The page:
Town Hall on Thursday – A Rise in Liquor Liability Could Lead to Close of Small Community Venues with Impact to Owners, Musicians and Patrons

June 26, 2023

Upstate of South Carolina is home to many small local breweries, bars, and music venue, but without a much-needed change to legislation, this part of the hospitality industry may be changing.

On Thursday, June 29, The Lumberyard will host a very important Town Hall meeting at 7:00 pm to discuss the South Carolina venue crisis. This is an opportunity for members of the community to come together and learn about the issues, voice concerns, and gain insights into the challenges facing our local venues.

With the rise in insurance premiums, several businesses in the updates have closed, some hoping it will only be temporary.

So, what’s it all about?

In 2017 lawmakers passed a law requiring establishments with liquor licenses to secure at least one million dollars of insurance coverage. The legislation was precipitated by an incident in Dillon that involved a drunk driver (without insurance) left a bar that didn’t have insurance and crashed into an officer, leaving him severely injured.

The law was intended to cover such situations but instead it seems to be a classic example of “punish many for the sins of a few.”

Currently, South Carolina law allows for a small business to be frivolously sued when they are not actually responsible.

“This issue has become a bigger problem since the change in 2017. Many small businesses also are still recovering from covid shutdowns and associated issues. Their liability premiums are now reaching astronomical levels which no small business can afford,” said Representative Stewart Jones. “Many of these are venues, restaurants, and small businesses that have never had a claim.”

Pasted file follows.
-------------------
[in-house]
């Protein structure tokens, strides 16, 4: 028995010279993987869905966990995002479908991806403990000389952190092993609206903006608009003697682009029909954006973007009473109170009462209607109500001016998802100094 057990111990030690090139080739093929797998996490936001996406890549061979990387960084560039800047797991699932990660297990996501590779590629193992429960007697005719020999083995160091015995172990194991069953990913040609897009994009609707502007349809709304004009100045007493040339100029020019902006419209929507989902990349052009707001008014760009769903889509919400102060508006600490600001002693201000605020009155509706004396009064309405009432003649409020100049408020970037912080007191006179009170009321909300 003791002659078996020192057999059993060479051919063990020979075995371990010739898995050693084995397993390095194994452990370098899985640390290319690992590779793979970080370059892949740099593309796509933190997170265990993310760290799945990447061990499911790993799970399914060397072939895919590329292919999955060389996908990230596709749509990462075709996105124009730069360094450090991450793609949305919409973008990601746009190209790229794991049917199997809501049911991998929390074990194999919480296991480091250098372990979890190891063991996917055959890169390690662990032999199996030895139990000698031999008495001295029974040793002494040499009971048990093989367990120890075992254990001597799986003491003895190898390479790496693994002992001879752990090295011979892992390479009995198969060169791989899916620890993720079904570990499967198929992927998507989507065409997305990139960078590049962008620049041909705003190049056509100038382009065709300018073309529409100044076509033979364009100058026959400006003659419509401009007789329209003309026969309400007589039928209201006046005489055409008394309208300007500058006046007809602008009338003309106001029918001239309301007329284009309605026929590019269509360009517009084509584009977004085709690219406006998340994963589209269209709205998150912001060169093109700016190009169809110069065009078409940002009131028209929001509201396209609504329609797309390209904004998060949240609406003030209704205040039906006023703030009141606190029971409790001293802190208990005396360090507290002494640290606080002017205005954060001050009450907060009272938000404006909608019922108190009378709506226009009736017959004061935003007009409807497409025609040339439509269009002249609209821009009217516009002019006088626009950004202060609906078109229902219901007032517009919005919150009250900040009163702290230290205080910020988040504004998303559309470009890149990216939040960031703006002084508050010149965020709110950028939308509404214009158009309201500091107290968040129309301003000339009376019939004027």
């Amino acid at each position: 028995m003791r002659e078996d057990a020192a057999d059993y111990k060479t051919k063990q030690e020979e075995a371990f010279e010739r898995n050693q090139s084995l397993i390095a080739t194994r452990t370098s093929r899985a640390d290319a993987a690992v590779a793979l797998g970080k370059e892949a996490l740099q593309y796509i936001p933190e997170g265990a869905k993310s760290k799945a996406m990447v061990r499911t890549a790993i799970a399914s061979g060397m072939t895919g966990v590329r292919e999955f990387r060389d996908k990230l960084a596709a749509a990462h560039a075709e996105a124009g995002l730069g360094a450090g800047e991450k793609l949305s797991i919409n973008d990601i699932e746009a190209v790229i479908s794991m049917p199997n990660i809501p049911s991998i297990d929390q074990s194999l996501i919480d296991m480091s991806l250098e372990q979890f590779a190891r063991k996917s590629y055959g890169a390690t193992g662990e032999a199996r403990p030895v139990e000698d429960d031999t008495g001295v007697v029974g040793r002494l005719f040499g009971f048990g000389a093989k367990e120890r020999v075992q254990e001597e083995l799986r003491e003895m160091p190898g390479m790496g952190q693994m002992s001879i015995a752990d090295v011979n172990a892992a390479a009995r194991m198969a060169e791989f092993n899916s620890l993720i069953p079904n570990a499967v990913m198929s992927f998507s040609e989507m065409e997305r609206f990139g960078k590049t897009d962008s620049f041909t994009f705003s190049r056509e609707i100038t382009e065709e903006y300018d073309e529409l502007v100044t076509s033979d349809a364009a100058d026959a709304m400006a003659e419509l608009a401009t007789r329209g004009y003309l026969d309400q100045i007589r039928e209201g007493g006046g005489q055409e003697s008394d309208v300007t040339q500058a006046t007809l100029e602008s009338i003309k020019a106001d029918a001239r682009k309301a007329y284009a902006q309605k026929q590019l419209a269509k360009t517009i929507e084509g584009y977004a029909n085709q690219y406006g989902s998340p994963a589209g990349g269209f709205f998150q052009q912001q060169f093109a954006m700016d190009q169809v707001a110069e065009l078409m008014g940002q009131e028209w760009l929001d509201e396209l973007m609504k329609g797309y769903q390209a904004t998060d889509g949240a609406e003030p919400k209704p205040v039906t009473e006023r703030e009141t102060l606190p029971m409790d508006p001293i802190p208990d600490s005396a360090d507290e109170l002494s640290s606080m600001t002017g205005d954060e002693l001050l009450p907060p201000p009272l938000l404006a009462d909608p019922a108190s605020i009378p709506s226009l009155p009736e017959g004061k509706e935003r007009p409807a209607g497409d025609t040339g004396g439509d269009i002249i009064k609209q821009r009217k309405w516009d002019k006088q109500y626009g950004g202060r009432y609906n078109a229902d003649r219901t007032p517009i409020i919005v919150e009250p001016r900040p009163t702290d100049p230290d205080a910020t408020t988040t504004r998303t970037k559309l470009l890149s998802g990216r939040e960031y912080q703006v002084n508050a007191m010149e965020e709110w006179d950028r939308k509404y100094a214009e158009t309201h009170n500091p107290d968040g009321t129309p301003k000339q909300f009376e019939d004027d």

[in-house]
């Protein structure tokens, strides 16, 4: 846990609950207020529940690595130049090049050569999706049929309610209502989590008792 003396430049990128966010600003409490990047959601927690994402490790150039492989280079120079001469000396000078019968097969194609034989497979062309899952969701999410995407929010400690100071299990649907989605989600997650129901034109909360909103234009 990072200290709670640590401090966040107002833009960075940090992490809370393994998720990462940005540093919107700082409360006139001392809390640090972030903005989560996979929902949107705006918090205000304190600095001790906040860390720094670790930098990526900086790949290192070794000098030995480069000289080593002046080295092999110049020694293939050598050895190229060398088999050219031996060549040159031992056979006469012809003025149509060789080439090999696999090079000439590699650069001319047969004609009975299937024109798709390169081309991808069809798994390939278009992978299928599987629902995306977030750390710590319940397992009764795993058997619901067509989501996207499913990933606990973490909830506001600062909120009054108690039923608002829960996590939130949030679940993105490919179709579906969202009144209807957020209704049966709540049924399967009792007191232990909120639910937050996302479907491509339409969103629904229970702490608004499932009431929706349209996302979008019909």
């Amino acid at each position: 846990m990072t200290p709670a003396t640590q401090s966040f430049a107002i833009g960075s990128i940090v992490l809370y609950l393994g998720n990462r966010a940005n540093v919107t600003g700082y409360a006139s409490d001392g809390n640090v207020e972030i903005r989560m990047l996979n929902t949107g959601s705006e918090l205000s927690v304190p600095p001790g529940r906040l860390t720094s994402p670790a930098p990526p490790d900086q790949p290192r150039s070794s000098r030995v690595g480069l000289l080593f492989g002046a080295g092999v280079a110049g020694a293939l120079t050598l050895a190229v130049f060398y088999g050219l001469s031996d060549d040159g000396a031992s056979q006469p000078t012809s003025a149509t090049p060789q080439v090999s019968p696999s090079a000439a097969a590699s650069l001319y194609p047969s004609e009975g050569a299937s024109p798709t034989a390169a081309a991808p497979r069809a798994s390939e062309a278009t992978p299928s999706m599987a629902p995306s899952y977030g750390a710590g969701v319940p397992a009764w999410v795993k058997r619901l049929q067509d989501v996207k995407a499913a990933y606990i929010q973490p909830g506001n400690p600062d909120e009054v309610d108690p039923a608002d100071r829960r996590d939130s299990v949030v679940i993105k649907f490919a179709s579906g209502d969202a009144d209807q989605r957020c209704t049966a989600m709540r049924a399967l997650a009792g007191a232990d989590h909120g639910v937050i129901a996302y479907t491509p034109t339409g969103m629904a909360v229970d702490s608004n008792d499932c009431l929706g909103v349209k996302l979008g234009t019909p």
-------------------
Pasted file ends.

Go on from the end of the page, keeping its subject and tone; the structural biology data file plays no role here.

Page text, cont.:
South Carolina law as written allow a defendant to be on the hook for ALL the damages in a lawsuit regardless of their percentage of fault, which has driven insurance carriers away from our state. Reduced availability of affordable coverage is causing many small businesses to close. This will continue without lawsuit reform, causing a trickle effect throughout South Carolina’s tourism and service industries.

Some venues report a change in annual premium from $5,000 to $60,000 over a three-year period. Add to the increase in cost that many insurance agencies have pulled out of South Carolina, meaning that they will no longer write liquor liability coverage in the state.

Lawmakers are aware of the issue and the mounting concern from citizens across the state. Late in the 2023 legislative session, Representative Stewart Jones sponsored a bill, SC Save Our Venues Act (bill 4529) but the bill which has gone to judiciary for review, will not be acted on until the new legislative session begins in January 2024.

“I’ve been speaking with representatives in Alabama and Georgia regarding how they’ve tackled this issue – they both have different methods, but the liability aspect and the mandatory minimums are both factors. Alabama which only has a $100k mandatory minimum, recently changed the liability to include that a seller had to “knowingly” sell to an intoxicated person in order to be liable,” said Jones. “Georgia allows counties to have more control over liability. ISO ratings also play a factor. Members of Laurens County and surrounding areas are encouraged to come out to The Lumberyard on Thursday night to learn more about the issue and what is being done to change the law and support these much-frequented local venues.”

Representative Jones told the Buzz that the Department of Insurance will soon have information from a study they’ve been conducting regarding the problem and how to get more insurance providers to ensure these small businesses. He said the data will help tremendously.

Members of SC Venue Crisis, a representative of the Mom and Pop Alliance, and Representative Stewart Jones (and possibly other elected officials) will be on hand to lead the discussion and take questions.

The SC Save Our Venues Act is about due process. It simply ensures that those responsible are the only ones held liable. Just like it should be.

Come to the town hall to learn more and show your support for all the small businesses who are at risk.